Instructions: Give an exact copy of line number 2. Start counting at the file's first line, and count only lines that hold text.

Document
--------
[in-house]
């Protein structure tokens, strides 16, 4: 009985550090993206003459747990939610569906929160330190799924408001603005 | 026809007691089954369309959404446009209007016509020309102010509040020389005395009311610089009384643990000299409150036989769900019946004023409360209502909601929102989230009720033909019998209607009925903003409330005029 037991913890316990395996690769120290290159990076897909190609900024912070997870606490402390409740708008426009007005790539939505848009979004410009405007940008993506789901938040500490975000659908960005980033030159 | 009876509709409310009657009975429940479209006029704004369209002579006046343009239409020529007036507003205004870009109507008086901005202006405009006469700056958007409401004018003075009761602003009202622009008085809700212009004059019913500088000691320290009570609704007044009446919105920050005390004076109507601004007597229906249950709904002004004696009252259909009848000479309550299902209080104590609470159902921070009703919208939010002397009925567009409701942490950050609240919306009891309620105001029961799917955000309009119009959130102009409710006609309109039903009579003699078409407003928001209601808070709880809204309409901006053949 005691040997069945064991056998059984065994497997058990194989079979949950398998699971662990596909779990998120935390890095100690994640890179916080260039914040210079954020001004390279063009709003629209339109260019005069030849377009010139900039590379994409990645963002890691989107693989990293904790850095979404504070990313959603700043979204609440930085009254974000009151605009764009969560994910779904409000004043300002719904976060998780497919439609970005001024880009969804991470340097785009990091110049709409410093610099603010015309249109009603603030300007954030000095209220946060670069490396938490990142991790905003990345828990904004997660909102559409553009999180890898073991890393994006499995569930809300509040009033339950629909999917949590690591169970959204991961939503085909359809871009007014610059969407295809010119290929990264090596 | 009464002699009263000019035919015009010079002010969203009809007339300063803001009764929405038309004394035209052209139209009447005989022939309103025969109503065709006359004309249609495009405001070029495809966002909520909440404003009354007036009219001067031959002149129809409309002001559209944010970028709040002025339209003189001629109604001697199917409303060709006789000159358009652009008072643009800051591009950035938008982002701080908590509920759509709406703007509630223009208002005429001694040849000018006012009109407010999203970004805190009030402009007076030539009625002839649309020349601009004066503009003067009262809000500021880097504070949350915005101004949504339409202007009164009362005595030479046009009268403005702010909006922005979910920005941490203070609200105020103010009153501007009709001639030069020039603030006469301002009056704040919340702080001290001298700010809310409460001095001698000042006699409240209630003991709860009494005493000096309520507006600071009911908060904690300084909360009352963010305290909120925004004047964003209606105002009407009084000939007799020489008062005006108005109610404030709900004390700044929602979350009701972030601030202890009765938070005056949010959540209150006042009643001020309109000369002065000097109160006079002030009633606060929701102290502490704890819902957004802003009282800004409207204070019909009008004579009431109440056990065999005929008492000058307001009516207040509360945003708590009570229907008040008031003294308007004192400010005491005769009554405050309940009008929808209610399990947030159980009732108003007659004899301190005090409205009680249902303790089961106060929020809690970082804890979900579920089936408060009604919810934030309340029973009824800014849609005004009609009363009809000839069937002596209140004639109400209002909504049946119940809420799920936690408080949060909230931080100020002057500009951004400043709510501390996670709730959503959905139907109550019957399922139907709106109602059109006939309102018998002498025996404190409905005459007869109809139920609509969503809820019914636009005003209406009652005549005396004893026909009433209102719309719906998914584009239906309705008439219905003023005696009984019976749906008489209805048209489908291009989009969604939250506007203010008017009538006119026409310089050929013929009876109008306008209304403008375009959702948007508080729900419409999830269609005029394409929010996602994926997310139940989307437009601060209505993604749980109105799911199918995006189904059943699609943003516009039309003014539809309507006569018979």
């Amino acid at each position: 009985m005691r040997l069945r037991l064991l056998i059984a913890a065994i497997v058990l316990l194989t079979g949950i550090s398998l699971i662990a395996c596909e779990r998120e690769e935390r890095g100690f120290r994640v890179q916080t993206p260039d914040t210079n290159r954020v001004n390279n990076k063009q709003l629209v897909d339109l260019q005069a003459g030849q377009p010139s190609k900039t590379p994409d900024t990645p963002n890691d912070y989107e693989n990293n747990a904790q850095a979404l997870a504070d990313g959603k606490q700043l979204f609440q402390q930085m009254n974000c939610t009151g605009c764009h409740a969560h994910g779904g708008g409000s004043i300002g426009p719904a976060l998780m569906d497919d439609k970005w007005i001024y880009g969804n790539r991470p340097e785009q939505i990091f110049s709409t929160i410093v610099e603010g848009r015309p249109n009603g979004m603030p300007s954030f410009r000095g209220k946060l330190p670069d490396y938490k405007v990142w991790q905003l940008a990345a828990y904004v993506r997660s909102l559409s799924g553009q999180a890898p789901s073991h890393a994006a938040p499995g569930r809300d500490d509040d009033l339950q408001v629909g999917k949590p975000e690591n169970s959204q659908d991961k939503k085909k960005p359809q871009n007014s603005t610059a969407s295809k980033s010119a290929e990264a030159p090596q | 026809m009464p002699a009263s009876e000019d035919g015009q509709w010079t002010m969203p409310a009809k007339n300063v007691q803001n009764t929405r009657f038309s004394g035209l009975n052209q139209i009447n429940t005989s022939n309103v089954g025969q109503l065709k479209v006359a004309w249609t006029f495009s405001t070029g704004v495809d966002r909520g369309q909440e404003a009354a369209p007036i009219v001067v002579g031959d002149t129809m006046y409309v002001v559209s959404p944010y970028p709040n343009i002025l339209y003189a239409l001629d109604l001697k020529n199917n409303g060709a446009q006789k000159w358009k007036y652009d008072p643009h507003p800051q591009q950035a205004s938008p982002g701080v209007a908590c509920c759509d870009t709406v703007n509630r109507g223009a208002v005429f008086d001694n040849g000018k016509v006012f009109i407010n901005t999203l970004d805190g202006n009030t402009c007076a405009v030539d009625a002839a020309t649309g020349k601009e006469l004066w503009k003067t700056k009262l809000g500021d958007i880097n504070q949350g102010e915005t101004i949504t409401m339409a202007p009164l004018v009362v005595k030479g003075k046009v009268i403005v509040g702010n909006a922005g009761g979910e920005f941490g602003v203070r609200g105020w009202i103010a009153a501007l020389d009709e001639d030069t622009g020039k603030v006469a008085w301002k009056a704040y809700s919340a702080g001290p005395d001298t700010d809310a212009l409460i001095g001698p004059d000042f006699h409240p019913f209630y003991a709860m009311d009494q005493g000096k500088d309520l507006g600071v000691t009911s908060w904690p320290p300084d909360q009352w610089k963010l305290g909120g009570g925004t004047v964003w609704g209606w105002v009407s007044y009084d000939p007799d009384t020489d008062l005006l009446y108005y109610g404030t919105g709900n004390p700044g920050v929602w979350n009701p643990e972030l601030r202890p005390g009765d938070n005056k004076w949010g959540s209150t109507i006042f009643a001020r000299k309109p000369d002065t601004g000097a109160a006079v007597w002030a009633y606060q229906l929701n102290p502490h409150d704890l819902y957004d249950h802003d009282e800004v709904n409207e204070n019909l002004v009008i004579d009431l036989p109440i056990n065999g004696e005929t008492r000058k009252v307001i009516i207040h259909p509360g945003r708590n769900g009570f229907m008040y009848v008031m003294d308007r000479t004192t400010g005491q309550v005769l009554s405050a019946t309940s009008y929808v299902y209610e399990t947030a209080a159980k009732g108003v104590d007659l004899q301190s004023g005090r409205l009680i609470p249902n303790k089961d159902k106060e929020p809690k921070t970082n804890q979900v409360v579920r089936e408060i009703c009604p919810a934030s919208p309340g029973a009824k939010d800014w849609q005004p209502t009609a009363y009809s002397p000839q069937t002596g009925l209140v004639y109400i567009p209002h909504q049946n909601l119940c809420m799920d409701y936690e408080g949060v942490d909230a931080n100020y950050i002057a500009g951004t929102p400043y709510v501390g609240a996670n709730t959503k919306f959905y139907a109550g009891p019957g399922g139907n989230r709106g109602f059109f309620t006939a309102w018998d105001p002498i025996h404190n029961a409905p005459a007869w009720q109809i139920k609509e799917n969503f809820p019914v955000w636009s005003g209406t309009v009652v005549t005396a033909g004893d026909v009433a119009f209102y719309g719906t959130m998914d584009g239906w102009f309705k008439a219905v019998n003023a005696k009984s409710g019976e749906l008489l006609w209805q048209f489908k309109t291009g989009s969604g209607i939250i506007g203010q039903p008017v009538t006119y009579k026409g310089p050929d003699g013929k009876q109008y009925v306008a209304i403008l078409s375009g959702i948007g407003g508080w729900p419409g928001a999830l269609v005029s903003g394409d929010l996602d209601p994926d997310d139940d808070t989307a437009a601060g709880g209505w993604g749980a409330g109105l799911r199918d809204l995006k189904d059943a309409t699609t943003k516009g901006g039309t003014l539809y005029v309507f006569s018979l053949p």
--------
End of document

């Protein structure tokens, strides 16, 4: 009985550090993206003459747990939610569906929160330190799924408001603005 | 026809007691089954369309959404446009209007016509020309102010509040020389005395009311610089009384643990000299409150036989769900019946004023409360209502909601929102989230009720033909019998209607009925903003409330005029 037991913890316990395996690769120290290159990076897909190609900024912070997870606490402390409740708008426009007005790539939505848009979004410009405007940008993506789901938040500490975000659908960005980033030159 | 009876509709409310009657009975429940479209006029704004369209002579006046343009239409020529007036507003205004870009109507008086901005202006405009006469700056958007409401004018003075009761602003009202622009008085809700212009004059019913500088000691320290009570609704007044009446919105920050005390004076109507601004007597229906249950709904002004004696009252259909009848000479309550299902209080104590609470159902921070009703919208939010002397009925567009409701942490950050609240919306009891309620105001029961799917955000309009119009959130102009409710006609309109039903009579003699078409407003928001209601808070709880809204309409901006053949 005691040997069945064991056998059984065994497997058990194989079979949950398998699971662990596909779990998120935390890095100690994640890179916080260039914040210079954020001004390279063009709003629209339109260019005069030849377009010139900039590379994409990645963002890691989107693989990293904790850095979404504070990313959603700043979204609440930085009254974000009151605009764009969560994910779904409000004043300002719904976060998780497919439609970005001024880009969804991470340097785009990091110049709409410093610099603010015309249109009603603030300007954030000095209220946060670069490396938490990142991790905003990345828990904004997660909102559409553009999180890898073991890393994006499995569930809300509040009033339950629909999917949590690591169970959204991961939503085909359809871009007014610059969407295809010119290929990264090596 | 009464002699009263000019035919015009010079002010969203009809007339300063803001009764929405038309004394035209052209139209009447005989022939309103025969109503065709006359004309249609495009405001070029495809966002909520909440404003009354007036009219001067031959002149129809409309002001559209944010970028709040002025339209003189001629109604001697199917409303060709006789000159358009652009008072643009800051591009950035938008982002701080908590509920759509709406703007509630223009208002005429001694040849000018006012009109407010999203970004805190009030402009007076030539009625002839649309020349601009004066503009003067009262809000500021880097504070949350915005101004949504339409202007009164009362005595030479046009009268403005702010909006922005979910920005941490203070609200105020103010009153501007009709001639030069020039603030006469301002009056704040919340702080001290001298700010809310409460001095001698000042006699409240209630003991709860009494005493000096309520507006600071009911908060904690300084909360009352963010305290909120925004004047964003209606105002009407009084000939007799020489008062005006108005109610404030709900004390700044929602979350009701972030601030202890009765938070005056949010959540209150006042009643001020309109000369002065000097109160006079002030009633606060929701102290502490704890819902957004802003009282800004409207204070019909009008004579009431109440056990065999005929008492000058307001009516207040509360945003708590009570229907008040008031003294308007004192400010005491005769009554405050309940009008929808209610399990947030159980009732108003007659004899301190005090409205009680249902303790089961106060929020809690970082804890979900579920089936408060009604919810934030309340029973009824800014849609005004009609009363009809000839069937002596209140004639109400209002909504049946119940809420799920936690408080949060909230931080100020002057500009951004400043709510501390996670709730959503959905139907109550019957399922139907709106109602059109006939309102018998002498025996404190409905005459007869109809139920609509969503809820019914636009005003209406009652005549005396004893026909009433209102719309719906998914584009239906309705008439219905003023005696009984019976749906008489209805048209489908291009989009969604939250506007203010008017009538006119026409310089050929013929009876109008306008209304403008375009959702948007508080729900419409999830269609005029394409929010996602994926997310139940989307437009601060209505993604749980109105799911199918995006189904059943699609943003516009039309003014539809309507006569018979």